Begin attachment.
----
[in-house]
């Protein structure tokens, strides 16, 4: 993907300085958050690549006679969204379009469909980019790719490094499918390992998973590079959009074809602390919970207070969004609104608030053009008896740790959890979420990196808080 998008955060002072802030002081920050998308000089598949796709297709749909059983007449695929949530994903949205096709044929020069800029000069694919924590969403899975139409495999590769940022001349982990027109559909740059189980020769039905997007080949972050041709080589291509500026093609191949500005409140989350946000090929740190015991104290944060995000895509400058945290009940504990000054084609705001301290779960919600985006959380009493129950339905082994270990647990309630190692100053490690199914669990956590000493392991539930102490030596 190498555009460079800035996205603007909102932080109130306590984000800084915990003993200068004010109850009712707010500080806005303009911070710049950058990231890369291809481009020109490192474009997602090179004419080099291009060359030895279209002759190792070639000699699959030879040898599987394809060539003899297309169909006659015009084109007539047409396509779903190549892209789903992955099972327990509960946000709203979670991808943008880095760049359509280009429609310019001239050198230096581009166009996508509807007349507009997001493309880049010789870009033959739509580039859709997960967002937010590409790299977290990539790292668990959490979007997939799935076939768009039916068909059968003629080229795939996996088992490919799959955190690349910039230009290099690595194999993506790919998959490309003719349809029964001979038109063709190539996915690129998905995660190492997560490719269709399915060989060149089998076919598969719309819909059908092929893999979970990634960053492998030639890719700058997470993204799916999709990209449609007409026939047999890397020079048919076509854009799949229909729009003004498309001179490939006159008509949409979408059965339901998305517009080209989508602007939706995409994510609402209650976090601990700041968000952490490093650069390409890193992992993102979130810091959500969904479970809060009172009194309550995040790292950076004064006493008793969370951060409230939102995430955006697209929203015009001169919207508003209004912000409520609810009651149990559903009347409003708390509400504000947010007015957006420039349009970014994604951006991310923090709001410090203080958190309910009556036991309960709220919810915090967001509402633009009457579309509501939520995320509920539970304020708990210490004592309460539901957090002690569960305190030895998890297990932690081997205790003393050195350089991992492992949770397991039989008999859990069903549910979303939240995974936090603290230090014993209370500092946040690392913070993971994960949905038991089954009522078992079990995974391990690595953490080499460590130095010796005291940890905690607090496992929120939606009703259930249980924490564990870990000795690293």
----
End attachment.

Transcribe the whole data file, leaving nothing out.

[in-house]
């Protein structure tokens, strides 16, 4: 993907300085958050690549006679969204379009469909980019790719490094499918390992998973590079959009074809602390919970207070969004609104608030053009008896740790959890979420990196808080 998008955060002072802030002081920050998308000089598949796709297709749909059983007449695929949530994903949205096709044929020069800029000069694919924590969403899975139409495999590769940022001349982990027109559909740059189980020769039905997007080949972050041709080589291509500026093609191949500005409140989350946000090929740190015991104290944060995000895509400058945290009940504990000054084609705001301290779960919600985006959380009493129950339905082994270990647990309630190692100053490690199914669990956590000493392991539930102490030596 190498555009460079800035996205603007909102932080109130306590984000800084915990003993200068004010109850009712707010500080806005303009911070710049950058990231890369291809481009020109490192474009997602090179004419080099291009060359030895279209002759190792070639000699699959030879040898599987394809060539003899297309169909006659015009084109007539047409396509779903190549892209789903992955099972327990509960946000709203979670991808943008880095760049359509280009429609310019001239050198230096581009166009996508509807007349507009997001493309880049010789870009033959739509580039859709997960967002937010590409790299977290990539790292668990959490979007997939799935076939768009039916068909059968003629080229795939996996088992490919799959955190690349910039230009290099690595194999993506790919998959490309003719349809029964001979038109063709190539996915690129998905995660190492997560490719269709399915060989060149089998076919598969719309819909059908092929893999979970990634960053492998030639890719700058997470993204799916999709990209449609007409026939047999890397020079048919076509854009799949229909729009003004498309001179490939006159008509949409979408059965339901998305517009080209989508602007939706995409994510609402209650976090601990700041968000952490490093650069390409890193992992993102979130810091959500969904479970809060009172009194309550995040790292950076004064006493008793969370951060409230939102995430955006697209929203015009001169919207508003209004912000409520609810009651149990559903009347409003708390509400504000947010007015957006420039349009970014994604951006991310923090709001410090203080958190309910009556036991309960709220919810915090967001509402633009009457579309509501939520995320509920539970304020708990210490004592309460539901957090002690569960305190030895998890297990932690081997205790003393050195350089991992492992949770397991039989008999859990069903549910979303939240995974936090603290230090014993209370500092946040690392913070993971994960949905038991089954009522078992079990995974391990690595953490080499460590130095010796005291940890905690607090496992929120939606009703259930249980924490564990870990000795690293």